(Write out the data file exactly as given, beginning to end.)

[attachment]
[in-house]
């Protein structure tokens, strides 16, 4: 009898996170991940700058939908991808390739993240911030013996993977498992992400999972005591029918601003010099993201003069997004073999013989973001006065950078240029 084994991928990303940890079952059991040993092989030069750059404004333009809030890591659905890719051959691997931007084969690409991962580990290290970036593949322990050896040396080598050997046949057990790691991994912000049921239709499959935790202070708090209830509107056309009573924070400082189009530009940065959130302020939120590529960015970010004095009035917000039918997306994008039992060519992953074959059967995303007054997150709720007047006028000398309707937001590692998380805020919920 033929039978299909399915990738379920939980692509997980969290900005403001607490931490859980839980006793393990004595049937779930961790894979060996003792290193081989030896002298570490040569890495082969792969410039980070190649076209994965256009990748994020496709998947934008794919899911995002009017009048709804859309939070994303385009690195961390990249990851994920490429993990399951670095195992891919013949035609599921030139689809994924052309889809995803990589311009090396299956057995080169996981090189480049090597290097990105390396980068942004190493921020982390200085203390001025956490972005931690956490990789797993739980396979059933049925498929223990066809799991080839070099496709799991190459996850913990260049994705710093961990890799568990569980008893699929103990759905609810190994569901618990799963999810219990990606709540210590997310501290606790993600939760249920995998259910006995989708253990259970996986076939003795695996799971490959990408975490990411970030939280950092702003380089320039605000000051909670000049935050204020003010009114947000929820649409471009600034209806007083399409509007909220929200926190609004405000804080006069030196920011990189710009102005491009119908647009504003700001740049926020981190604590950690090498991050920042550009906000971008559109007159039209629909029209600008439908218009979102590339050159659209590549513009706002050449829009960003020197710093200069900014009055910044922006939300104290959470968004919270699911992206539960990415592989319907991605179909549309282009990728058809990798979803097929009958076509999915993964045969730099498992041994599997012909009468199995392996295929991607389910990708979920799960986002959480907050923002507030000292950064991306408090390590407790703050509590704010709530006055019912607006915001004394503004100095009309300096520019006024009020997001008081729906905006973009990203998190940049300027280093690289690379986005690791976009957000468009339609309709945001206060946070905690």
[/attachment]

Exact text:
[in-house]
């Protein structure tokens, strides 16, 4: 009898996170991940700058939908991808390739993240911030013996993977498992992400999972005591029918601003010099993201003069997004073999013989973001006065950078240029 084994991928990303940890079952059991040993092989030069750059404004333009809030890591659905890719051959691997931007084969690409991962580990290290970036593949322990050896040396080598050997046949057990790691991994912000049921239709499959935790202070708090209830509107056309009573924070400082189009530009940065959130302020939120590529960015970010004095009035917000039918997306994008039992060519992953074959059967995303007054997150709720007047006028000398309707937001590692998380805020919920 033929039978299909399915990738379920939980692509997980969290900005403001607490931490859980839980006793393990004595049937779930961790894979060996003792290193081989030896002298570490040569890495082969792969410039980070190649076209994965256009990748994020496709998947934008794919899911995002009017009048709804859309939070994303385009690195961390990249990851994920490429993990399951670095195992891919013949035609599921030139689809994924052309889809995803990589311009090396299956057995080169996981090189480049090597290097990105390396980068942004190493921020982390200085203390001025956490972005931690956490990789797993739980396979059933049925498929223990066809799991080839070099496709799991190459996850913990260049994705710093961990890799568990569980008893699929103990759905609810190994569901618990799963999810219990990606709540210590997310501290606790993600939760249920995998259910006995989708253990259970996986076939003795695996799971490959990408975490990411970030939280950092702003380089320039605000000051909670000049935050204020003010009114947000929820649409471009600034209806007083399409509007909220929200926190609004405000804080006069030196920011990189710009102005491009119908647009504003700001740049926020981190604590950690090498991050920042550009906000971008559109007159039209629909029209600008439908218009979102590339050159659209590549513009706002050449829009960003020197710093200069900014009055910044922006939300104290959470968004919270699911992206539960990415592989319907991605179909549309282009990728058809990798979803097929009958076509999915993964045969730099498992041994599997012909009468199995392996295929991607389910990708979920799960986002959480907050923002507030000292950064991306408090390590407790703050509590704010709530006055019912607006915001004394503004100095009309300096520019006024009020997001008081729906905006973009990203998190940049300027280093690289690379986005690791976009957000468009339609309709945001206060946070905690």